Spanish concern about foreign encroachment was not unfounded. During recent months, events had occurred along the disputed international boundary to validate their suspicions about American intent. First, armed American troops forced the Spanish garrison at Los Adaes, near the present Texas‑Louisiana border, to relinquish their post. Concurrently, President Jefferson, in a special message to Congress in March 1806, warned of the possibility of war with Spain over frontier incidents. In a dispatch to Texas Governor Antonio Cordero, Salcedo expressed his uneasiness over the developing situation along the border:
"They [the Americans] are also massing troops without question of expense to hold by force their spoils. They are intriguing with the Indians, have built a storehouse at Natchitoches, and have filled it with gifts for them. It has not been possible for us to oppose them in force, but in order to counteract their influence among the Indians I have despatched [sic] expeditions to the various tribes.…
Historian Warren Cook argues convincingly in Flood Tide of Empire that Facundo Melgares received his orders to march north well in advance of Zebulon Pike’s departure from Missouri. Furthermore, the Melgares expedition, according to Cook, was “too ponderous to have been outfitted and dispatched on a moment’s notice.” This clearly would not have been the case if his objective was to intercept Pike, who left St. Louis in July of 1806 (Melgares departed Santa Fe on June 15). Finally, there is no evidence to prove Salcedo had advance warning of Pike’s foray into Spanish territory before he ordered Melgares to New Mexico.
Thus, it was merely coincidence that Facundo Melgares entered the Arkansas Valley just months before Pike’s arrival. It is not surprising, however, that the two parties did not engage one another since Lieutenant Melgares was probably never looking for Pike. In fact, after Lewis and Clark’s triumphant return to St. Louis on September 23, 1806, Spanish authorities were embarrassed by their failure to abort the mission. Spain had a compelling reason to hide Melgares’ objectives, Cook argues, behind the readymade excuse of Pike’s coming.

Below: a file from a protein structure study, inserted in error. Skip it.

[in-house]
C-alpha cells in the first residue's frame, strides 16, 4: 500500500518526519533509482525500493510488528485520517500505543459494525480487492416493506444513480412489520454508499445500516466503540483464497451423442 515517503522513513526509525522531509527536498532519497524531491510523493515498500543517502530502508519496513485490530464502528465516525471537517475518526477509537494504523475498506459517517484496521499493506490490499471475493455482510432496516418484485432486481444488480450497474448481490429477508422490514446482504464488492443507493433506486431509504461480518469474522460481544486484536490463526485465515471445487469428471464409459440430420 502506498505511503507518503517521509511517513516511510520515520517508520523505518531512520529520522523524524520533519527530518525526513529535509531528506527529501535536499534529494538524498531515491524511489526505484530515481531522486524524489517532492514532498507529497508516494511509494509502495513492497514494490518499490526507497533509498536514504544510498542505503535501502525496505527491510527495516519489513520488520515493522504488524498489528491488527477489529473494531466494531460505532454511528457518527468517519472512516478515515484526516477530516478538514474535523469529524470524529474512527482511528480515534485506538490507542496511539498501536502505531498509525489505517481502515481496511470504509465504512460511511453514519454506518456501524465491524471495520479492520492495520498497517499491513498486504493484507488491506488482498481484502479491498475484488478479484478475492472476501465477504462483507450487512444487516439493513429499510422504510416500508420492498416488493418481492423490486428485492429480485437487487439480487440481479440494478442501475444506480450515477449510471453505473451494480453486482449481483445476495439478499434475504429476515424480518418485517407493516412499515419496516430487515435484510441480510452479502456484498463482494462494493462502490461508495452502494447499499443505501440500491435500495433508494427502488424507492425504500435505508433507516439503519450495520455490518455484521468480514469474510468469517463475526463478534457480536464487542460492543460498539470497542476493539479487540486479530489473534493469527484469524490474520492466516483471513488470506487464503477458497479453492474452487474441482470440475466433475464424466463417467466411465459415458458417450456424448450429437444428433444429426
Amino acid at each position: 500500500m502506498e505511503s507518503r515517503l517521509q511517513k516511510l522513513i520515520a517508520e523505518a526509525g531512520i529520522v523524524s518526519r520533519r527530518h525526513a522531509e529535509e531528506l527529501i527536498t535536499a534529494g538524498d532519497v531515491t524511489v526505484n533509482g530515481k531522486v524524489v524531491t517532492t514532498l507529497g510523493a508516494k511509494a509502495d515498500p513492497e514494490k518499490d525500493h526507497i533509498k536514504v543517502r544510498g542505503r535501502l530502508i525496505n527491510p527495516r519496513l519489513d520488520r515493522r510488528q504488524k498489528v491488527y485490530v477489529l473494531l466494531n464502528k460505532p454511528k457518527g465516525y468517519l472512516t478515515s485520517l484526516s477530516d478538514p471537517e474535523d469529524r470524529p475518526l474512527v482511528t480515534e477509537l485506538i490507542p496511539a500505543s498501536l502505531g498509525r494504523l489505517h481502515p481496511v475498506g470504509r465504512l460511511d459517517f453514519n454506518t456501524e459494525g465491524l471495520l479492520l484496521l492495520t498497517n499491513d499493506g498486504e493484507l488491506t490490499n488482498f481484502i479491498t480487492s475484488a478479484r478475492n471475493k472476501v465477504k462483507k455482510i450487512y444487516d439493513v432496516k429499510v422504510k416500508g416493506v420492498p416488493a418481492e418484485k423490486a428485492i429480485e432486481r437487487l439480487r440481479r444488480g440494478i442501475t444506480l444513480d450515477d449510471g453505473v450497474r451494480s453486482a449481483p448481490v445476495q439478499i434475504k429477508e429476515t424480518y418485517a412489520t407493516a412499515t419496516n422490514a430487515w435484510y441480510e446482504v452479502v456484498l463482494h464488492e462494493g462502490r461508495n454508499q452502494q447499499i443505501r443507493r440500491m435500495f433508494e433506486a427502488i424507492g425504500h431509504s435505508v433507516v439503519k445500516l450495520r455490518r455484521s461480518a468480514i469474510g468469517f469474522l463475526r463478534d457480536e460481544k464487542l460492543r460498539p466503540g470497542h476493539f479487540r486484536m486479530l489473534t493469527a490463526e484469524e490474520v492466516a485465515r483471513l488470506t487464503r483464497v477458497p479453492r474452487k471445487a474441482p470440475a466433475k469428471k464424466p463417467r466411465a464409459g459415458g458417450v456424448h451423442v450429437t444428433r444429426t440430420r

That Melgares was prepared to carry out his orders from General Salcedo is indisputable. He may have been surprised, however, when informed about additional duties awaiting him once he arrived at the presidio of Santa Fe. At the last minute, Governor Real Alencaster assigned the young lieutenant to complete Pedro Vial’s mission, which had failed for a third time because of desertion and mutiny among the militia enlistees and Indian auxiliaries. Melgares accepted his new task with all the pageantry worthy of his affluent life style. He amassed the largest expeditionary force to penetrate the northern plains since the days of Juan Bautista de Anza. Adding forty‑five army regulars from the presidio of Santa Fe to the sixty men he brought with him from Chihuahua, Melgares recruited another four hundred local militia and one hundred Indian allies. Each regular was equipped with two horses, one mule, and six month’s provisions.
The governor’s instructions stressed three objectives: first, descend the Red River and engage the American intruders; second, explore the region from New Mexico to the Missouri River; and third, visit the Pawnees to negotiate a treaty in which they must agree to prevent American passage through their lands. Melgares fulfilled the latter directive through his encounter with several Pawnee chiefs, convincing them to enter into a formal agreement with Spain. At this point, Melgares divided his troops, taking a smaller contingent to visit outlying camps. He informed the Indians of future visits and revealed Salcedo’s plan to build a fort on the Arkansas. Unable to verify signs of foreign encroachment, and convinced he had secured the Pawnees’ loyalty, Melgares arrived back in Santa Fe on October 1, 1806.
Meanwhile, on September 1, Lieutenant Zebulon Pike entered the same Pawnee village that the Spaniards had visited just months before. As promised, the Indians tried to turn the Americans back, but without success. Instead, the party followed the Rio Grande (which Pike later testified he mistook for the Red River) toward New Mexico. The column camped near the north face of the Sangre de Cristos, which Pike erroneously believed formed a natural barrier between Spanish and American territory. In January 1807, the Americans crossed the snow‑covered range—less than one hundred miles northwest of Taos—into Spanish domain. It was here that Pike ordered his men to build a small stockade on the Conejos River, a western tributary of the Rio Grande.